TinyBuild Claims G2A Sold Their Games Without Paying

TinyBuild claims that G2A has sold their game keys without paying them.

Alex Nichiporchik, the CEO of developer tinyBuild, has recently published his findings from an investigation into global digital gaming marketplace G2A. The virtual resale store sold nearly $450K worth of tinyBuild's games, and the developer did not get any sort of cut for those profits. 

G2A allows players to sell keys to games that they don't want or already own -- usually keys that are retrieved from buying gaming bundles. The web store takes a small cut of the profits, but the rest goes to the individual seller. 

TinyBuild, who frequently put their games in bundles, were aware that G2A was reselling their games, but were unaware of the extent of the profits being made from those sales. Nearly half a million dollars is a lot of money to lose to a reseller.


Alex Nichiporchik was curious and started an investigation about the impact G2A was having on his business. His investigation led him to discover that G2A has sold over 26,000 keys for tinyBuild games Party Harder, SpeedRunners, and Punch Party. Those keys come up to $450K in lost sales. The math that tinyBuild did to get to this total can be seen in the picture below.


Alex didn’t stop his research there. He wondered about where these gaming keys were coming from and how can publishers get compensation for that. He then emailed the company about his concerns.

G2A responded with a statement saying that due to the keys coming from tinyBuild’s resale partners, no compensation will be given. They also stated that if he was interested in discovering the origin of the keys, it “requires tinyBuild to want to work with G2A.” The gaming marketplace even went on to say that tinyBuild’s distribution partners are scamming them and are simply selling the keys on their website. However Alex later confirmed that Humble Store, BundleStars, IndieGameStand, and IndieGala do not resell their keys.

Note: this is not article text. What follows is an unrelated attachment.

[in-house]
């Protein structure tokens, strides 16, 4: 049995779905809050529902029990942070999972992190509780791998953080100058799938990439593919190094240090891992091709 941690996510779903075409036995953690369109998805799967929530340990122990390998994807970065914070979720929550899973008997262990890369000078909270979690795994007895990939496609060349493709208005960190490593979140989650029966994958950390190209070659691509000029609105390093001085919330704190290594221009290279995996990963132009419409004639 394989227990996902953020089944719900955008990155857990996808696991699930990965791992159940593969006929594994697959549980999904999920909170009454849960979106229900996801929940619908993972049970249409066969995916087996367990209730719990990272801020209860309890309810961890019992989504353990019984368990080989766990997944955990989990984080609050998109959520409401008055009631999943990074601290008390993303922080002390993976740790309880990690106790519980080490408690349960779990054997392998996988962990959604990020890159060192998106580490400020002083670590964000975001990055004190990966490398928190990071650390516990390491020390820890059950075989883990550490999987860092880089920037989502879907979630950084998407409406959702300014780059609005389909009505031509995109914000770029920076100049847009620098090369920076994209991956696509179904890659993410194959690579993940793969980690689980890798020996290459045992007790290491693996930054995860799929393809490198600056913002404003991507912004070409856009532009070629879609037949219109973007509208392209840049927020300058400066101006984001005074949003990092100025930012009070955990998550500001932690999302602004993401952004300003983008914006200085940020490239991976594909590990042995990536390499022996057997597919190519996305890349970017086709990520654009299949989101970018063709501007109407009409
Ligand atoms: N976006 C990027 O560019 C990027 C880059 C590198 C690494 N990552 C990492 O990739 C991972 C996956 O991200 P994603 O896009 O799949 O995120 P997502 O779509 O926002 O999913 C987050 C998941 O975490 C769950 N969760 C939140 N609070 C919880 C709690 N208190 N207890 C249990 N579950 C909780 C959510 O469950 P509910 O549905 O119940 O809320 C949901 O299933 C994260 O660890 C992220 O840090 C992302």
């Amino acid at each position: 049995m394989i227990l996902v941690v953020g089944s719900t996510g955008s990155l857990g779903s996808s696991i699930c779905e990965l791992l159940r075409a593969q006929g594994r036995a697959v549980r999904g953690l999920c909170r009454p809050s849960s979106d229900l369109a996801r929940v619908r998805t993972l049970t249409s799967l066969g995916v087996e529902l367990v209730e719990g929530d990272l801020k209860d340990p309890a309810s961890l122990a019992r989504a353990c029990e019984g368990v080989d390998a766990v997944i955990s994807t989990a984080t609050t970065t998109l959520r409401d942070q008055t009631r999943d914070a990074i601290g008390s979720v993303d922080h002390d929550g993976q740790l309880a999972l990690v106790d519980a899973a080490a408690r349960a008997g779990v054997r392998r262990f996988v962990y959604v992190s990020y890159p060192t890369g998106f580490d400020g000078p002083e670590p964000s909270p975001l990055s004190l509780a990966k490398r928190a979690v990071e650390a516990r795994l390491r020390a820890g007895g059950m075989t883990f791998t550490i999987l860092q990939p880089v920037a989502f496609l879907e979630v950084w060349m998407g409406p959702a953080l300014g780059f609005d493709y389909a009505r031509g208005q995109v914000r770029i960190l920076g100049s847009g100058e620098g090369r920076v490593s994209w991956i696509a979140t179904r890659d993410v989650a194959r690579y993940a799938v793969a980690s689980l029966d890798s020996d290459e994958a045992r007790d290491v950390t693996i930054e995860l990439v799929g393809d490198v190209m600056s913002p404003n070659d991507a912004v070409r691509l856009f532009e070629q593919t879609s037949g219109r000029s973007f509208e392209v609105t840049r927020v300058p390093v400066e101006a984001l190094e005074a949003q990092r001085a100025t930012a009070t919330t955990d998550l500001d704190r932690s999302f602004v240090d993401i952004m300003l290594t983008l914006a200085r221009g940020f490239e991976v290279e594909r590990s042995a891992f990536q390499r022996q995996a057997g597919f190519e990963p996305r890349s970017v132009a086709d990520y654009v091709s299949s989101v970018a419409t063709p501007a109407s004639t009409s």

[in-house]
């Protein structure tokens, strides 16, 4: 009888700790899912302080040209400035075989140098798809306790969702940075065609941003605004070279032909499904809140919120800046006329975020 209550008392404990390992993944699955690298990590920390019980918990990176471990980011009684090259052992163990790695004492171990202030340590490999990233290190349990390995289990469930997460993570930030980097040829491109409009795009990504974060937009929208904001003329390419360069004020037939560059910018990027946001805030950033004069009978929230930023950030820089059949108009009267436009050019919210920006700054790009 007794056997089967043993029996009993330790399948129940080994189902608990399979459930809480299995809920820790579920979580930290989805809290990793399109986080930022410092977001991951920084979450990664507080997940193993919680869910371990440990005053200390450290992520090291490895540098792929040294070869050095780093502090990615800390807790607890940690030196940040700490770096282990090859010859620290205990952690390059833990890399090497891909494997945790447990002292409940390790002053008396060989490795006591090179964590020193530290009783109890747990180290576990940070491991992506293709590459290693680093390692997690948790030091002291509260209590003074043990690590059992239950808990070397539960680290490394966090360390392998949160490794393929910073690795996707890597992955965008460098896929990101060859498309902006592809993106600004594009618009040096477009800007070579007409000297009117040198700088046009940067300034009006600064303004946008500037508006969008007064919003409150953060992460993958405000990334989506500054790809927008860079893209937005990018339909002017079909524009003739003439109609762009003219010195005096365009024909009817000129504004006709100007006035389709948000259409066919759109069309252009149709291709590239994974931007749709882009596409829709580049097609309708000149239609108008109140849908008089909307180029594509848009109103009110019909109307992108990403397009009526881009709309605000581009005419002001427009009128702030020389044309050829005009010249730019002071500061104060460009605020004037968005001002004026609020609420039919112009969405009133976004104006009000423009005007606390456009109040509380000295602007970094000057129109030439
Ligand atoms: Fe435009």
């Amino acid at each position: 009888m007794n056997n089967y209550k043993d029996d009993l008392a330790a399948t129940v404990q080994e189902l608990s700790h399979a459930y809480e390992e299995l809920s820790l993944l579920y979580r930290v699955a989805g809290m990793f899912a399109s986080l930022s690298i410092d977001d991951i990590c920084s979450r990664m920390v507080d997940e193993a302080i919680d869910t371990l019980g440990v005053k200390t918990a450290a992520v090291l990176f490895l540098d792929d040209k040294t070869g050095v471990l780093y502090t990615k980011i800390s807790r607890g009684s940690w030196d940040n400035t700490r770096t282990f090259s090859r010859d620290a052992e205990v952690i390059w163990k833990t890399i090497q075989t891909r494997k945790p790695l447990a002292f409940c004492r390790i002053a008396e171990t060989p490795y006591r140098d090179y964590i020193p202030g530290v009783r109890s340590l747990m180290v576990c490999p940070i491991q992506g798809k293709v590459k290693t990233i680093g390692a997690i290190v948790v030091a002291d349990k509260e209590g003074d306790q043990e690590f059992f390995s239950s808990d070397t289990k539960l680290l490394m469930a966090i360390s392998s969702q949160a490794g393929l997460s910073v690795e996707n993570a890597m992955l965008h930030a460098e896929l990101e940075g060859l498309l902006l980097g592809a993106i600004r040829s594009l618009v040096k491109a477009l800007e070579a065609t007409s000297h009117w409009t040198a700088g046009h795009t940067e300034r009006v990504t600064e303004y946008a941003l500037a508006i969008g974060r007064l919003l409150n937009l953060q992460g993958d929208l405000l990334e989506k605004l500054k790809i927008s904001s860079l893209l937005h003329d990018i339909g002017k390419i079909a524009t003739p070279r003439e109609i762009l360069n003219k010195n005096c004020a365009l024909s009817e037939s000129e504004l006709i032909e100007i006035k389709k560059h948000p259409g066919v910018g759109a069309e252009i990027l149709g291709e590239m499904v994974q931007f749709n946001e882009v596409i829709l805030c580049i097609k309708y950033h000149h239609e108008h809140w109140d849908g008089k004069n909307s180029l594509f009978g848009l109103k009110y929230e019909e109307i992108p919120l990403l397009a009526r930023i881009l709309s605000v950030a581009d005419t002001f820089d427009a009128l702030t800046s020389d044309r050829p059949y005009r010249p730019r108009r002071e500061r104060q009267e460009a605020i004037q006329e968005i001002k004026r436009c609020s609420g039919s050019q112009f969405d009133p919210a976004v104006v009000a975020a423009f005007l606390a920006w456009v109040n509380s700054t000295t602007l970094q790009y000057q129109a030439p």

The global gaming marketplace has issued a statement about tinyBuild’s findings:

“At G2A we believe in being innocent until proven guilty, meaning we believe that all of our 200k merchants are legit until proven otherwise. We support merchants and assume they operate within the law. Of course, unfair “players” appear in any business, which unfortunately includes our system. Nonetheless, G2A does not hold any liability for vulnerabilities in someone’s billing system. We are sorry that tinyBuild’s shop was attacked and that it impacted their negotiations with G2A. We hope to restore a good relationship, because our door is always open for cooperation.”

In other words, they won’t be doing much to solve the problem at hand.


Most people are suggesting that tinyBuild should revoke the stolen keys by disabling the copies attached to them. However, there isn’t a way to track the leaked keys -- and if tinyBuild were to disable an entire batch, it would leave fans upset. Those who had actually paid for their games would be deactivated and they wouldn’t be able to play anymore.

Hopefully another solution will present itself in the following weeks.

Published Jun. 23rd 2016
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